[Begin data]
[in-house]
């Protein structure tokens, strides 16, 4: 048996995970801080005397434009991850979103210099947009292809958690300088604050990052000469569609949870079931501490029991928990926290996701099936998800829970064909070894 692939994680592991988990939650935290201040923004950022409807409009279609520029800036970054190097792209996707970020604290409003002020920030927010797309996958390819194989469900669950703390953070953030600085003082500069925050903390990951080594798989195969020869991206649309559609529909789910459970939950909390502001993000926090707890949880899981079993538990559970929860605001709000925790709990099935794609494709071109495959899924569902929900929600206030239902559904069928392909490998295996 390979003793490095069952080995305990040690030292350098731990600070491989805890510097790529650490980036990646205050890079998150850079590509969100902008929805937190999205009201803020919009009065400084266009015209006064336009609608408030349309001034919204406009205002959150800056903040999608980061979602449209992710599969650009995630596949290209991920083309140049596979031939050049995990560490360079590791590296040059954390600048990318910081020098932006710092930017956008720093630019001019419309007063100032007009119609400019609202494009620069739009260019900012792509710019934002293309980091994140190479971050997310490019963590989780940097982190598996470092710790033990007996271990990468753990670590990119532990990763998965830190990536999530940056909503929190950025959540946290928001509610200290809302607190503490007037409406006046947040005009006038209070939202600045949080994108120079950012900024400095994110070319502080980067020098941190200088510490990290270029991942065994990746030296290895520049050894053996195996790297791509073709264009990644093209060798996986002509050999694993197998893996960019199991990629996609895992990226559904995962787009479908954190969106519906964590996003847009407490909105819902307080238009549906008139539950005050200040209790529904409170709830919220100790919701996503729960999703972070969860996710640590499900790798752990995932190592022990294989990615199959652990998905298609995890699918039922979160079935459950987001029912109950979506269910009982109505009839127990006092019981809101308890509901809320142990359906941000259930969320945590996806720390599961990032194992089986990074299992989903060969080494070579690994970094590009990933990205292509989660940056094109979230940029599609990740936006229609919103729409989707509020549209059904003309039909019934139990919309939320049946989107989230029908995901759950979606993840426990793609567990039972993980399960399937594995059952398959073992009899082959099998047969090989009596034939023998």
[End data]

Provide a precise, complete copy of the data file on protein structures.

[in-house]
């Protein structure tokens, strides 16, 4: 048996995970801080005397434009991850979103210099947009292809958690300088604050990052000469569609949870079931501490029991928990926290996701099936998800829970064909070894 692939994680592991988990939650935290201040923004950022409807409009279609520029800036970054190097792209996707970020604290409003002020920030927010797309996958390819194989469900669950703390953070953030600085003082500069925050903390990951080594798989195969020869991206649309559609529909789910459970939950909390502001993000926090707890949880899981079993538990559970929860605001709000925790709990099935794609494709071109495959899924569902929900929600206030239902559904069928392909490998295996 390979003793490095069952080995305990040690030292350098731990600070491989805890510097790529650490980036990646205050890079998150850079590509969100902008929805937190999205009201803020919009009065400084266009015209006064336009609608408030349309001034919204406009205002959150800056903040999608980061979602449209992710599969650009995630596949290209991920083309140049596979031939050049995990560490360079590791590296040059954390600048990318910081020098932006710092930017956008720093630019001019419309007063100032007009119609400019609202494009620069739009260019900012792509710019934002293309980091994140190479971050997310490019963590989780940097982190598996470092710790033990007996271990990468753990670590990119532990990763998965830190990536999530940056909503929190950025959540946290928001509610200290809302607190503490007037409406006046947040005009006038209070939202600045949080994108120079950012900024400095994110070319502080980067020098941190200088510490990290270029991942065994990746030296290895520049050894053996195996790297791509073709264009990644093209060798996986002509050999694993197998893996960019199991990629996609895992990226559904995962787009479908954190969106519906964590996003847009407490909105819902307080238009549906008139539950005050200040209790529904409170709830919220100790919701996503729960999703972070969860996710640590499900790798752990995932190592022990294989990615199959652990998905298609995890699918039922979160079935459950987001029912109950979506269910009982109505009839127990006092019981809101308890509901809320142990359906941000259930969320945590996806720390599961990032194992089986990074299992989903060969080494070579690994970094590009990933990205292509989660940056094109979230940029599609990740936006229609919103729409989707509020549209059904003309039909019934139990919309939320049946989107989230029908995901759950979606993840426990793609567990039972993980399960399937594995059952398959073992009899082959099998047969090989009596034939023998």